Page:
The oddly-assorted Hart cousins: revue singer Blossom, con man Harry, and machinist Chiquita (who gets radio through her teeth!), inherit southern plantation Magnolia Manor, which alas ... See full summary »
In the late 1800s, Miss Pilgrim, a young stenographer, or typewriter, becomes the first female employee at a Boston shipping office. Although the men object to her at first, she soon charms... See full summary »
This musical reworking of TOO MANY HUSBANDS (1940), features Grable as a top singer and dancer who's been widowed by WW II. She marries her late husband's songwriting partner, Gower ... See full summary »
Rick Belrow Livingston, in love with Broadway star Lisa, is sentenced to 30 days in jail for speeding through a small town. He persuades the judge's daughter Cindy to let him leave for one ... See full summary »
In the eighteenth century, a Spanish expedition is looking for seven cities of gold in a territory now known as California. A very difficult task due the opposition of the aborigines, but ... See full summary »
Robert D. Webb
Thornton Sayre, a respected college professor, is plagued when his old movies are shown on TV and sets out with his daughter to stop it. However, his former co-star is the hostess of the TV show playing his films and she has other plans.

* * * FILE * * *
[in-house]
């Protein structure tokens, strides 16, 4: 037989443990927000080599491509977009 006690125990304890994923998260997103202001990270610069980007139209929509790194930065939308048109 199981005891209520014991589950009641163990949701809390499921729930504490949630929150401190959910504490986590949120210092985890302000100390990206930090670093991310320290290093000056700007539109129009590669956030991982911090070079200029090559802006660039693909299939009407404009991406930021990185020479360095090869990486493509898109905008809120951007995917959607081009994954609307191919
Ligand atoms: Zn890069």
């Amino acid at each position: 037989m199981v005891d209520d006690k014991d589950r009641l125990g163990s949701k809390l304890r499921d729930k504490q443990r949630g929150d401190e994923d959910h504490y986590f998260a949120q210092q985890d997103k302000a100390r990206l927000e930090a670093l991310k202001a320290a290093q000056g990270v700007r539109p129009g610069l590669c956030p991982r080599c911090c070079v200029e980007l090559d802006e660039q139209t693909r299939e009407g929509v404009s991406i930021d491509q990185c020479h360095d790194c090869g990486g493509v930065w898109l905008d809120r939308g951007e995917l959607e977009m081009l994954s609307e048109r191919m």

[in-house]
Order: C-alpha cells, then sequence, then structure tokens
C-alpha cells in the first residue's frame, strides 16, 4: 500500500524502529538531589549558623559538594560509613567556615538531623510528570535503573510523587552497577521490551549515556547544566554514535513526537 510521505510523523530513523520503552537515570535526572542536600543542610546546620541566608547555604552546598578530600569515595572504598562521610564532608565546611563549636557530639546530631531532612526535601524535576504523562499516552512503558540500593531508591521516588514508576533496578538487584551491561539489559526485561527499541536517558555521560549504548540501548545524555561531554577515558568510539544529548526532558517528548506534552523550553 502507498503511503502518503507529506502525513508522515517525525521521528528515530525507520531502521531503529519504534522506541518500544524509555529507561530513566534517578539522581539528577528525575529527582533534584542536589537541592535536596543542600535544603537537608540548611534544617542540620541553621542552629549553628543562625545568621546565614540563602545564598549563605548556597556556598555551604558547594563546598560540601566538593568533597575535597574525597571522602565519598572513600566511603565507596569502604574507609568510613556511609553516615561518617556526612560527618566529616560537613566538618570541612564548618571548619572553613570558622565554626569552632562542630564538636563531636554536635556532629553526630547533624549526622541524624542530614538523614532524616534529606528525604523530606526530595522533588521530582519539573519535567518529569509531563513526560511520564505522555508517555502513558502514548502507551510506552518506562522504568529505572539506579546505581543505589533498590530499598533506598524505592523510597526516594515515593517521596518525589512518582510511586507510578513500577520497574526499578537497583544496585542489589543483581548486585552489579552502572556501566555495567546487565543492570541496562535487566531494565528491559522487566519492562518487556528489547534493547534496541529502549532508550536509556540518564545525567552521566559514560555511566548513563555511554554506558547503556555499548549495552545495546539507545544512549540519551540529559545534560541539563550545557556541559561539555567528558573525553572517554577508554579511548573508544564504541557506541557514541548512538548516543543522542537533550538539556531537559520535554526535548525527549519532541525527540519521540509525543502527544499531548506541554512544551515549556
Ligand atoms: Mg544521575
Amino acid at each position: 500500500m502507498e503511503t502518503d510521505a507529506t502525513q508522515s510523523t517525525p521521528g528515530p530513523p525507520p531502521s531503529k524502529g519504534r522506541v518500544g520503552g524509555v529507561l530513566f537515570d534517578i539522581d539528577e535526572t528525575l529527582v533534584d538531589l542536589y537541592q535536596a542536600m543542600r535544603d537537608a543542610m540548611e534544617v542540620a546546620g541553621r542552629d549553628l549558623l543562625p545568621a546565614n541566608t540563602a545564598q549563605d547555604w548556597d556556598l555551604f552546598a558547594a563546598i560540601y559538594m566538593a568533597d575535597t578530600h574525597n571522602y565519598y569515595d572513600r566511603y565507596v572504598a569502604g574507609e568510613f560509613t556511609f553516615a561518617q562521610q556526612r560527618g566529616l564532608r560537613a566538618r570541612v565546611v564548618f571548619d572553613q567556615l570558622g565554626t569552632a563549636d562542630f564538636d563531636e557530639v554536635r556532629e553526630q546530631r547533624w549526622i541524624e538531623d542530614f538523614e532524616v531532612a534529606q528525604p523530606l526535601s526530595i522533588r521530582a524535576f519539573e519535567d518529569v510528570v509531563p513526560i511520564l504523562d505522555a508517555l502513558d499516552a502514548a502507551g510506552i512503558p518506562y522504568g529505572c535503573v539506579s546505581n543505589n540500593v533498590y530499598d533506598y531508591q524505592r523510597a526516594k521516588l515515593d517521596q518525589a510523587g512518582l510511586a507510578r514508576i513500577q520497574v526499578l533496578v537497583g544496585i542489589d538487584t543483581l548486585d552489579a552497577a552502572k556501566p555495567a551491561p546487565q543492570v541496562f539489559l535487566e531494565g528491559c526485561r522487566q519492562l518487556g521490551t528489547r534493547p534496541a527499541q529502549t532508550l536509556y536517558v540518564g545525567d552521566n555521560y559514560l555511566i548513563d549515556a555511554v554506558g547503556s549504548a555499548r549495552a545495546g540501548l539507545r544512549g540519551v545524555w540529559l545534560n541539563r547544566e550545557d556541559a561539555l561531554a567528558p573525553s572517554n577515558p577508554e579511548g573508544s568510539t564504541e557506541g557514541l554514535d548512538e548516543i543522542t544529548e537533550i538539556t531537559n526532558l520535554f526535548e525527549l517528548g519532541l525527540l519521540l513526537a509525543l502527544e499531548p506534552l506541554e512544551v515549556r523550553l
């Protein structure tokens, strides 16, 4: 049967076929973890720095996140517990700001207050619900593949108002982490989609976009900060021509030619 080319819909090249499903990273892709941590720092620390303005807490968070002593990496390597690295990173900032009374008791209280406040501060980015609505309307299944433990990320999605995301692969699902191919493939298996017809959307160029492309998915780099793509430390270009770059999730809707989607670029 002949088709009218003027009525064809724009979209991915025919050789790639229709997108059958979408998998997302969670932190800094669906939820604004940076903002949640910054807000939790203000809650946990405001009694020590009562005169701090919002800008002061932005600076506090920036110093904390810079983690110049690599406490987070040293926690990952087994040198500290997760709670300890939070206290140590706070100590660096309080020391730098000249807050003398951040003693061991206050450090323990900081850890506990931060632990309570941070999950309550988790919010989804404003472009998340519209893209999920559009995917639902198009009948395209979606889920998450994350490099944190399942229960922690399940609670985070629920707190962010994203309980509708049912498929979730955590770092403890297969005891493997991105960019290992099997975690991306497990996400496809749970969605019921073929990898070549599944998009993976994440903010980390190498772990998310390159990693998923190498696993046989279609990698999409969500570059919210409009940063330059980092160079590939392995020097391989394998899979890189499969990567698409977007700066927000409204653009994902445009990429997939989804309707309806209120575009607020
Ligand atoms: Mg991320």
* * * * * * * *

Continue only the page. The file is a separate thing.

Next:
The new commander of a Navy Underwater Demolition Team--nicknamed "Frogmen"--must earn the respect of the men in his unit, who are still grieving over the death of their former commander and resentful of the new one.
G.I. Sergeant Shep Dooley, former stage star awaiting discharge in postwar Tokyo, meets his estranged love Kay when she arrives to entertain the troops. Shep, who hasn't exactly lost his former irresponsibility, does his best to court Kay anew...but she has no lack of other admirers as she labors to put on a soldier show. Written by
Rod Crawford <firstname.lastname@example.org>
Shep Dooley hops a ride on a rickshaw to reach his military base and passes a stonewall flower garden. Several hours and a very tired rickshaw runner later, he reaches his destination, and we pass the very same flower garden. See more »
This was just about the last of the "putting on a show" musicals and even in 1951 it probably had rather an old fashioned look about it. It's nothing special, the music and sets are rather uninspired and the humor is dated but Betty Grable and Dan Dailey make a pleasant couple. Apparently they liked working together and it comes across in their dance numbers.
Highlights are Grable and Dailey's love duet and Bobby Short in the "Going Home Train" number.
Nice, nostalgic way to spend 90 minutes and the Grable legs have lost none of their lustre.
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